Timorasso is a grape with a fascinating history. Native to Piedmont’s Colli Tortonesi region, it nearly went extinct during the 1980s, a time when growers were ripping out indigenious varieties to focus on international ones. Only the work of dedicated vignerons like Walter Massa of Vignetti Massa and Elisa Semino of La Colombera kept Timorasso from going the way of the dodo.
Today, Timorasso is planted throughout the region, including by revered producers like Roagna. Its rehabilitation exemplifies how the wine-drinking world has changed since the turn of the millennium, favoring regional individuality over global homogeneity. Elisa Semino, who calls herself “The Queen of Timorasso,” never intended to be a trend-setter. She only wanted to make the wines that she felt were most intrinsically linked to her region. Despite her humble intentions, the organically farmed and traditionally made Timorassos from La Colombera are now considered standard-bearers for the grape.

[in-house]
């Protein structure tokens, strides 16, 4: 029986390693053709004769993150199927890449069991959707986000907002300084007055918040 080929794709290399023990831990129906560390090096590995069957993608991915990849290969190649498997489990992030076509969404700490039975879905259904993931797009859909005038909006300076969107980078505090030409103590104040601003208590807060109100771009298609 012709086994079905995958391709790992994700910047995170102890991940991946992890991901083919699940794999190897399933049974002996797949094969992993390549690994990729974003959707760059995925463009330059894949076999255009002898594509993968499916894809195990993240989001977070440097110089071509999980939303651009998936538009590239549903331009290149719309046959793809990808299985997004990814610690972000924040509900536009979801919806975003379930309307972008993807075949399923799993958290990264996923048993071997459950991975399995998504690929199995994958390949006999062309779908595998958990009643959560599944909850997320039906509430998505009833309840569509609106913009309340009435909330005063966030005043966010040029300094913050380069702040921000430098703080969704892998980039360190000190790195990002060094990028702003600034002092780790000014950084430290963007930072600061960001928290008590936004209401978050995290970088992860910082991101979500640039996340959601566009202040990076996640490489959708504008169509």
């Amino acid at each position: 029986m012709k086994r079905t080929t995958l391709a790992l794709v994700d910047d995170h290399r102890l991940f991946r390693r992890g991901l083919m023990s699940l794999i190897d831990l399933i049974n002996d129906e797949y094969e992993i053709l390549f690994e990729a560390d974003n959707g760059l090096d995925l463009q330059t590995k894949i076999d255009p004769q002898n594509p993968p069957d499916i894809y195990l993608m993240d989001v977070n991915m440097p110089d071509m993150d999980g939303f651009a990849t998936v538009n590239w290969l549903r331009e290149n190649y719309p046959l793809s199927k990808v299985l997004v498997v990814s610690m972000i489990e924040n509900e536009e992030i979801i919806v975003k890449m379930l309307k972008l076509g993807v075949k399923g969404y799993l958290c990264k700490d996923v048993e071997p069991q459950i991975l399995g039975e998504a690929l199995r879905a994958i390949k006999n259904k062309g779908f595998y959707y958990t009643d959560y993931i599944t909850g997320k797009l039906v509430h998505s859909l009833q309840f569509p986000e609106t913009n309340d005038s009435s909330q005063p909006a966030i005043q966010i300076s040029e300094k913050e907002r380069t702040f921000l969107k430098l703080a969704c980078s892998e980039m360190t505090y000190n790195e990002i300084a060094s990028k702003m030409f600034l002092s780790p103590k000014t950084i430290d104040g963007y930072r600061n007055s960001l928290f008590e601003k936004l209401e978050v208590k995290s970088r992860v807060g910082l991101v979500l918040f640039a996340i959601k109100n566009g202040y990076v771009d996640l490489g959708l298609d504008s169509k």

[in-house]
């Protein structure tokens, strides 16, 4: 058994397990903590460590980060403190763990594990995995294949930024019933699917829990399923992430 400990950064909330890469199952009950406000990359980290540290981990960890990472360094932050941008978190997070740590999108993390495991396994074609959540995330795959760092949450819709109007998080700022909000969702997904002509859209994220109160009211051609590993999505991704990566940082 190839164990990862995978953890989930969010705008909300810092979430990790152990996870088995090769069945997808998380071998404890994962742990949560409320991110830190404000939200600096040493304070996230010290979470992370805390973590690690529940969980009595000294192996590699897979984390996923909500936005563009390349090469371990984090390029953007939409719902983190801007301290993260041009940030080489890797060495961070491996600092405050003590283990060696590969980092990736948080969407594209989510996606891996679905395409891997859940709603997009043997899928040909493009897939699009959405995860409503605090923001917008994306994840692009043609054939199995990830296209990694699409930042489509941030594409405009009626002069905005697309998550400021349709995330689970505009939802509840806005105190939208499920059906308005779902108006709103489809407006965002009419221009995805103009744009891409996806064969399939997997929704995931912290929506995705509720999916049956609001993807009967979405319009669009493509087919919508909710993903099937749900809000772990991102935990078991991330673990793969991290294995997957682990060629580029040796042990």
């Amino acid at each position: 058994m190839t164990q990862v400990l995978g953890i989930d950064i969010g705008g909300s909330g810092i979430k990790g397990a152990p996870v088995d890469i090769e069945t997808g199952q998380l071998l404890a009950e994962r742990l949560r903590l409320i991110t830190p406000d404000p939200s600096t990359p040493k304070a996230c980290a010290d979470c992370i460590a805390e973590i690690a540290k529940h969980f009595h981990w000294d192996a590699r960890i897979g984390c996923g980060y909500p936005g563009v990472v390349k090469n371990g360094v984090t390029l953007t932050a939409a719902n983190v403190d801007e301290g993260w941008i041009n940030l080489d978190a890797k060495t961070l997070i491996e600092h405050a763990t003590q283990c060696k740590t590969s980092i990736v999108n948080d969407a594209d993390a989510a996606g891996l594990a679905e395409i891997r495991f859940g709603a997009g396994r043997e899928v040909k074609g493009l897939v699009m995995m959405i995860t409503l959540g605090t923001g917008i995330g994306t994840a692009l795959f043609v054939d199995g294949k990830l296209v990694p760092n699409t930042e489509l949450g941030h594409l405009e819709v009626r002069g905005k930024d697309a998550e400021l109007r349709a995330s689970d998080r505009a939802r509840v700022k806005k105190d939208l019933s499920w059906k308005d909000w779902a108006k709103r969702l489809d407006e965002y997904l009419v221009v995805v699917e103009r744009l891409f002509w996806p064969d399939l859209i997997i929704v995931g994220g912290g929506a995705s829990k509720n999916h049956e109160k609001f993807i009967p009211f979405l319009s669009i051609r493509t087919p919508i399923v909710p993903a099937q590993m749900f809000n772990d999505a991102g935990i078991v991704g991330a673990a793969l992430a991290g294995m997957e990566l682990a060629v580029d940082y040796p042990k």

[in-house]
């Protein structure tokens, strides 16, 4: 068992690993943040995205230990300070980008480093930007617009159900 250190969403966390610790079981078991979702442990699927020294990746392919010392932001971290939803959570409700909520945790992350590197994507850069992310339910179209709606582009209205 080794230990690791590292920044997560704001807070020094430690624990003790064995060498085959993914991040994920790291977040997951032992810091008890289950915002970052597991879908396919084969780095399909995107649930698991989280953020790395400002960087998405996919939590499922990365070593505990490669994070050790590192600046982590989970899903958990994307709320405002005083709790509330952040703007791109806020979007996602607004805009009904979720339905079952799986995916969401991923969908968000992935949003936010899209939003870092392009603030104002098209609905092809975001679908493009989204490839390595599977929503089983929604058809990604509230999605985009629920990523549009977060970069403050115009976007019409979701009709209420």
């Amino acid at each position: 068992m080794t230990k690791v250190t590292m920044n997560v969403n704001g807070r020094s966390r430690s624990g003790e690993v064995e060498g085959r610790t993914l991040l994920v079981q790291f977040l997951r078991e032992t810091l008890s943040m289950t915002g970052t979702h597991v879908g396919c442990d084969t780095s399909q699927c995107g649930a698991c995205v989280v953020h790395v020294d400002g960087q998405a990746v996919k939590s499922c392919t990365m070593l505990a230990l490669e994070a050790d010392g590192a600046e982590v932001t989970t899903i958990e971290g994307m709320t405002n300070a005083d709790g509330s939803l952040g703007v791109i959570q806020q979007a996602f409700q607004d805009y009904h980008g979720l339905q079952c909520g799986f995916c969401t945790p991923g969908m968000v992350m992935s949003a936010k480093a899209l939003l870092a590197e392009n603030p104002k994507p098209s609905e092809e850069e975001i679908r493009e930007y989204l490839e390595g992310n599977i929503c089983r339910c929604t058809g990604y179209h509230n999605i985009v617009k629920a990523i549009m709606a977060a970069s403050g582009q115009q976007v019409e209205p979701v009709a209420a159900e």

Stylistically, Timorasso is an Italian analogue to Chenin Blanc, capable of being weighty and fresh simultaneously. La Colombera’s Derthona bottling exhibits this dual personality, with notes of stone fruit, beeswax, and chamomile, as well as a pronounced minerality. A true-crowd pleaser, we like to serve this wine with comforting risotto and hearty greens.